Create Your Funding Roadmap

Create Your Funding Roadmap

In our new ‘Raising Funding for Your Startup’ blog series, we will lead you through six steps of raising funding. The first step, and therefore the first blog, is dedicated to creating a funding roadmap. It allows the startup to answer potential investors’ questions and stay organized. Businesses without a plan can easily get off-target. Find out what to keep in mind.

Create Your Funding Roadmap by Rutger Kemper
Know your numbers
Whenever you’re raising funding, one of the first questions that will pop up is: ‘How much money do you need and what are you going to spend it on?’ You need a very clear answer and you can prepare it quite easily because you know your business and you know what’s your next milestone. Calculate how to achieve that milestone.

Investors like founders who really know their businesses. They expect founders to pick a number and break it down into little pieces; explaining which percentage goes to IT development, which percentage goes to business development, which percentage goes to marketing and so on.

Let’s say you are a CEO without a financial background. You might be thinking: My CFO can handle the numbers. At an event, you meet investors and when numbers are discussed, you use the phrase: ‘My CFO knows the numbers, I don’t.’ This doesn’t give a good impression at all. You are the founder of the company, so take responsibility and know your numbers. Not being able to give investors concrete numbers is one of the biggest turn-offs for them.

A funding roadmap is basically a way to express the amount of money you need, what you are going to spend it on and in which amount of time.

Example:
Desired amount of funding: €100 000
Reason for funding: Creating an MVP for an online platform
Breaking the numbers down: 40% for development purposes, 20% for marketing, 20% for salaries and 20% for office rent
Goals: Spending the money within the upcoming 8 months, getting at least 100 users for the platform and getting their first user experience feedback.
Adjustments: Based on their feedback we can adjust our current proposition. When the feedback is positive, we will go for the second round of funding and scale to more users and features.  

Trust is a must
No one actually knows whether their numbers will be exactly what they predicted, but it’s not that important. The most important thing is having an overview of what you need as an entrepreneur to help your business grow. You will definitely have discussions with your investors, and that’s a good thing. Investors have experience and they can help you with their knowledge.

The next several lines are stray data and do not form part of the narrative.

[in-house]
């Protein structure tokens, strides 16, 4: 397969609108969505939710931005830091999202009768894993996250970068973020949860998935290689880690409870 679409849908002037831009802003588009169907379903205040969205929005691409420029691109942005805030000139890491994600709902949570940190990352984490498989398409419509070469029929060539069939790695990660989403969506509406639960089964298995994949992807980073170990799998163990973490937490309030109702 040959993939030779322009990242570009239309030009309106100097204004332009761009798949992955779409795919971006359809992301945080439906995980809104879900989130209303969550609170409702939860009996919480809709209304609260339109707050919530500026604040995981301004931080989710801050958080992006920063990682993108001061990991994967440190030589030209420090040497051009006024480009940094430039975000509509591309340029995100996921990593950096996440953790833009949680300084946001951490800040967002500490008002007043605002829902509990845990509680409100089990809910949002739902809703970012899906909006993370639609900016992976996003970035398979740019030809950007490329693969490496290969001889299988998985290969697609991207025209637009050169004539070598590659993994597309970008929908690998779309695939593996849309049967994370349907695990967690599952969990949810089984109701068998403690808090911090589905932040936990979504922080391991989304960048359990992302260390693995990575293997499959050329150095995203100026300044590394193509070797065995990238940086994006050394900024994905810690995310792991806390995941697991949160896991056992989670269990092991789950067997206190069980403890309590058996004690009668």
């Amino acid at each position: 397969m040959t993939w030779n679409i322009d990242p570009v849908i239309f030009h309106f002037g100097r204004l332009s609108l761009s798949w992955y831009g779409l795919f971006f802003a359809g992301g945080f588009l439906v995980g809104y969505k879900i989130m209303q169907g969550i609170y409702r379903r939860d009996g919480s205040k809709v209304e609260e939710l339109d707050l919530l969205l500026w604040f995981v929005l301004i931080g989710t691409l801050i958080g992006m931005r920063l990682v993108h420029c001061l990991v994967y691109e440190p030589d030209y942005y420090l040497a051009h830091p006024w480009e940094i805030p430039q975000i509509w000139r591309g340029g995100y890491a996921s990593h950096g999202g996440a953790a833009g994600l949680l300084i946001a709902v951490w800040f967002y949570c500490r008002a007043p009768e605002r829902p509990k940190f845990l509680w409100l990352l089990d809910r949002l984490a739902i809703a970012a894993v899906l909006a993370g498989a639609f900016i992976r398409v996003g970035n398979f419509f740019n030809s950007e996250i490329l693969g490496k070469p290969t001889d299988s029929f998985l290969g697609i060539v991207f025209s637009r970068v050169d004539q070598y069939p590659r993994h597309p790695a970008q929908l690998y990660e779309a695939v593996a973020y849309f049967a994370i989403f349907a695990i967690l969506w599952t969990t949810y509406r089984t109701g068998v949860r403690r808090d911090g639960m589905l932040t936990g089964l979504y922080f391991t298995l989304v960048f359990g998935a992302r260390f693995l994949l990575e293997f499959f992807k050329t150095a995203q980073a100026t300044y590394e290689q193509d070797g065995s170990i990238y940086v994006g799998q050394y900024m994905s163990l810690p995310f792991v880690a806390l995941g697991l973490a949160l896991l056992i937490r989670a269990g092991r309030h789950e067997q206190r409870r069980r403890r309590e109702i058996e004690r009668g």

Always inform the investors of your status. Be truthful, so don’t only update them when you have positive news, but also when things aren’t going as well as anticipated. We suggest informing the investors frequently, every month or every two months. You will have to tell them what you spent the money on so far, whether the costs were as high as you had anticipated and whether you reached your milestone. If your predictions are quite accurate, your investors will be confident that you are able to make well-defined estimates. This creates trust.

Keep the next funding round in mind
There is always a next funding round. During that round, investors can see if you are reasonably on a par with your predictions. If you are, most of them would want to participate in a follow-up investment. In case you are quite off with your predictions, start analyzing why. Maybe the marketing costs were twice as high as you had expected. Maybe the expansion to another country is way more difficult than you first had in mind. Maybe a key team member left the company. It’s crucial to know your business, even if you haven’t achieved the milestone and you need more funding to achieve your goals. The key to follow-up investments is having answers on why you haven’t achieved the milestone. Trust from investors is pivotal for startup survival.

To learn more about raising funding for your startup stay tuned for more knowledge.

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